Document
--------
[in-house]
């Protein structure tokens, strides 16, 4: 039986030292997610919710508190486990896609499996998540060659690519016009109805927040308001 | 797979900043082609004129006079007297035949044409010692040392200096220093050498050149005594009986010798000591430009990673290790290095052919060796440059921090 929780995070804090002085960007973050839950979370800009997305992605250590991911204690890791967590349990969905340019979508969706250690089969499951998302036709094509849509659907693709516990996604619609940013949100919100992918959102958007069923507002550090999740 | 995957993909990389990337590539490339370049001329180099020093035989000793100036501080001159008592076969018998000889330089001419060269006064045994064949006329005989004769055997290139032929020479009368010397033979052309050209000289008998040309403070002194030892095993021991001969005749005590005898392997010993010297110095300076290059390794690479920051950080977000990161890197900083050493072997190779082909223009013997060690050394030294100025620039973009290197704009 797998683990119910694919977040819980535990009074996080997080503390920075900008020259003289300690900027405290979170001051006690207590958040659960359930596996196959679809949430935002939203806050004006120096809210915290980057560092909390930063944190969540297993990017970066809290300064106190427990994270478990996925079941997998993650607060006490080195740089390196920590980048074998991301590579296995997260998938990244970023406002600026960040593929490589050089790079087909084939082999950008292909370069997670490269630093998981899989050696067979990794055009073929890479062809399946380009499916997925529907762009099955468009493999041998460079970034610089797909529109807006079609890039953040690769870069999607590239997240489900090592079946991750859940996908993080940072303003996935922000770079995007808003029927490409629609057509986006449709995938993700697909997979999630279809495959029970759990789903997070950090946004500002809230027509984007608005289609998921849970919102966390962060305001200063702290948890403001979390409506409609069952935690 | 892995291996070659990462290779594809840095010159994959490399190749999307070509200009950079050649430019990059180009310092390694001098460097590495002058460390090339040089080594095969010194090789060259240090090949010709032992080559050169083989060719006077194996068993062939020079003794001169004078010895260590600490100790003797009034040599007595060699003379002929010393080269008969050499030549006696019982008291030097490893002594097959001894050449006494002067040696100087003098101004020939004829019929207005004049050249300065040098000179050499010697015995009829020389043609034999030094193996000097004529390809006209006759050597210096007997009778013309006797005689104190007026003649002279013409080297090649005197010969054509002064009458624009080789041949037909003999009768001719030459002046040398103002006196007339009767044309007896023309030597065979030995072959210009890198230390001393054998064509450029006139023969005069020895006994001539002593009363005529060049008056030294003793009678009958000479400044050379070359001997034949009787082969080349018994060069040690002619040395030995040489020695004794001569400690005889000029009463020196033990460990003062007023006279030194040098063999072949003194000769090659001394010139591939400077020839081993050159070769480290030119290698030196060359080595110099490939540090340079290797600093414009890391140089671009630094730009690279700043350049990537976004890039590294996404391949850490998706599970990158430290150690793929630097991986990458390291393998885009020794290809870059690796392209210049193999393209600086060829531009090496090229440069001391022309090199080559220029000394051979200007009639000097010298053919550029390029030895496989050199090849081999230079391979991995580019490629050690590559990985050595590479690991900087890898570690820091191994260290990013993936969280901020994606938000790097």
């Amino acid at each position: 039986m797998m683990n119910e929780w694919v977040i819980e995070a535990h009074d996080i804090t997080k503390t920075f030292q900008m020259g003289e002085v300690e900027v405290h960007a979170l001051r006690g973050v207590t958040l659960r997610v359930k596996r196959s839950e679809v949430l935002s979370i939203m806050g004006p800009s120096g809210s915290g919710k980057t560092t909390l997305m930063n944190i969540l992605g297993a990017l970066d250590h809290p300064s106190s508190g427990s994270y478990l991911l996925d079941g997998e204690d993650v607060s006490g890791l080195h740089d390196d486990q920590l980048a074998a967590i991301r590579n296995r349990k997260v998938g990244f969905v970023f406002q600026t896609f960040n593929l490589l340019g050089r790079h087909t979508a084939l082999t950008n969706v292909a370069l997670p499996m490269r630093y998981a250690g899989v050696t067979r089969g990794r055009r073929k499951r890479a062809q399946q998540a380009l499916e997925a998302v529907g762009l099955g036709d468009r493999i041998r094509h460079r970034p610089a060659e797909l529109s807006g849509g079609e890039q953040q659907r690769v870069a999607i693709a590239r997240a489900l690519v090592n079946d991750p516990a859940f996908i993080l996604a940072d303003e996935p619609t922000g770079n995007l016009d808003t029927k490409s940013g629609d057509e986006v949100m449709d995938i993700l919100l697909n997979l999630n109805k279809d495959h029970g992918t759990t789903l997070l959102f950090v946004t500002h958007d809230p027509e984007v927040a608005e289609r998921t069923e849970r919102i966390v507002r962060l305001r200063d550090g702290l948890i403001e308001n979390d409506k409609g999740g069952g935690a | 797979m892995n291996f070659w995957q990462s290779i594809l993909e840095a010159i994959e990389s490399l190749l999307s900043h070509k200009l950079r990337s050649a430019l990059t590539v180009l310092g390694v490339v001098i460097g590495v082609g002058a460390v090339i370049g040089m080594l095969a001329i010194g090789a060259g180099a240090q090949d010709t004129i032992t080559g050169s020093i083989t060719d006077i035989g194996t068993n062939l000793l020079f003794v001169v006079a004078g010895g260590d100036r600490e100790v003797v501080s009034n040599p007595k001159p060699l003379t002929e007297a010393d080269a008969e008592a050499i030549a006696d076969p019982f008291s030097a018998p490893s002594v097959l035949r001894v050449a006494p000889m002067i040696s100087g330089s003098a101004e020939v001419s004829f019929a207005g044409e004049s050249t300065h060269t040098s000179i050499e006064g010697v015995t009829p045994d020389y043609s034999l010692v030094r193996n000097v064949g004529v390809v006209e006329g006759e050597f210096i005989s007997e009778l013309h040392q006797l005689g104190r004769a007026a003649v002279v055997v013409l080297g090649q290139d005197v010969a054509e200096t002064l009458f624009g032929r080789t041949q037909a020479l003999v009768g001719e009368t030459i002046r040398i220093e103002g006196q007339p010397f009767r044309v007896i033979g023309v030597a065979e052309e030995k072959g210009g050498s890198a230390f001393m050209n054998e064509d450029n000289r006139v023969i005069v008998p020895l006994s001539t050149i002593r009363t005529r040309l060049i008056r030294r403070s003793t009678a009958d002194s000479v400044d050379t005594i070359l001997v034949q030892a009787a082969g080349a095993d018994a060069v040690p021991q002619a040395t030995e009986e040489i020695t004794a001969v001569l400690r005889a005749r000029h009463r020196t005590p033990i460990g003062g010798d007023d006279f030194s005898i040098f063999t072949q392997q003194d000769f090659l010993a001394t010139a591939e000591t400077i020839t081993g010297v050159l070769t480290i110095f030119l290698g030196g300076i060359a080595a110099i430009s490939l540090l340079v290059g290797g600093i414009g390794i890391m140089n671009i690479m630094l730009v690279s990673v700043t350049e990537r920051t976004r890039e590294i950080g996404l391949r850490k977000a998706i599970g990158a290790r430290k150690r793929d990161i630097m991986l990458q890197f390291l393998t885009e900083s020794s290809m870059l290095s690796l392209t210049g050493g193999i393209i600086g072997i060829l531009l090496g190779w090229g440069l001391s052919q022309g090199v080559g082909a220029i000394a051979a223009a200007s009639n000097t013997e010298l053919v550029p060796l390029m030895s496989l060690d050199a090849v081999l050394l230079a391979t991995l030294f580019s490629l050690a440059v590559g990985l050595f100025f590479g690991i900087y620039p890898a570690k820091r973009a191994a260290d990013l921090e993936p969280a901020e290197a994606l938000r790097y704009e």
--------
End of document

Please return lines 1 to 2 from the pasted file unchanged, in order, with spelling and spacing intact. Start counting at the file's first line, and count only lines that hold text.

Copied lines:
[in-house]
């Protein structure tokens, strides 16, 4: 039986030292997610919710508190486990896609499996998540060659690519016009109805927040308001 | 797979900043082609004129006079007297035949044409010692040392200096220093050498050149005594009986010798000591430009990673290790290095052919060796440059921090 929780995070804090002085960007973050839950979370800009997305992605250590991911204690890791967590349990969905340019979508969706250690089969499951998302036709094509849509659907693709516990996604619609940013949100919100992918959102958007069923507002550090999740 | 995957993909990389990337590539490339370049001329180099020093035989000793100036501080001159008592076969018998000889330089001419060269006064045994064949006329005989004769055997290139032929020479009368010397033979052309050209000289008998040309403070002194030892095993021991001969005749005590005898392997010993010297110095300076290059390794690479920051950080977000990161890197900083050493072997190779082909223009013997060690050394030294100025620039973009290197704009 797998683990119910694919977040819980535990009074996080997080503390920075900008020259003289300690900027405290979170001051006690207590958040659960359930596996196959679809949430935002939203806050004006120096809210915290980057560092909390930063944190969540297993990017970066809290300064106190427990994270478990996925079941997998993650607060006490080195740089390196920590980048074998991301590579296995997260998938990244970023406002600026960040593929490589050089790079087909084939082999950008292909370069997670490269630093998981899989050696067979990794055009073929890479062809399946380009499916997925529907762009099955468009493999041998460079970034610089797909529109807006079609890039953040690769870069999607590239997240489900090592079946991750859940996908993080940072303003996935922000770079995007808003029927490409629609057509986006449709995938993700697909997979999630279809495959029970759990789903997070950090946004500002809230027509984007608005289609998921849970919102966390962060305001200063702290948890403001979390409506409609069952935690 | 892995291996070659990462290779594809840095010159994959490399190749999307070509200009950079050649430019990059180009310092390694001098460097590495002058460390090339040089080594095969010194090789060259240090090949010709032992080559050169083989060719006077194996068993062939020079003794001169004078010895260590600490100790003797009034040599007595060699003379002929010393080269008969050499030549006696019982008291030097490893002594097959001894050449006494002067040696100087003098101004020939004829019929207005004049050249300065040098000179050499010697015995009829020389043609034999030094193996000097004529390809006209006759050597210096007997009778013309006797005689104190007026003649002279013409080297090649005197010969054509002064009458624009080789041949037909003999009768001719030459002046040398103002006196007339009767044309007896023309030597065979030995072959210009890198230390001393054998064509450029006139023969005069020895006994001539002593009363005529060049008056030294003793009678009958000479400044050379070359001997034949009787082969080349018994060069040690002619040395030995040489020695004794001569400690005889000029009463020196033990460990003062007023006279030194040098063999072949003194000769090659001394010139591939400077020839081993050159070769480290030119290698030196060359080595110099490939540090340079290797600093414009890391140089671009630094730009690279700043350049990537976004890039590294996404391949850490998706599970990158430290150690793929630097991986990458390291393998885009020794290809870059690796392209210049193999393209600086060829531009090496090229440069001391022309090199080559220029000394051979200007009639000097010298053919550029390029030895496989050199090849081999230079391979991995580019490629050690590559990985050595590479690991900087890898570690820091191994260290990013993936969280901020994606938000790097």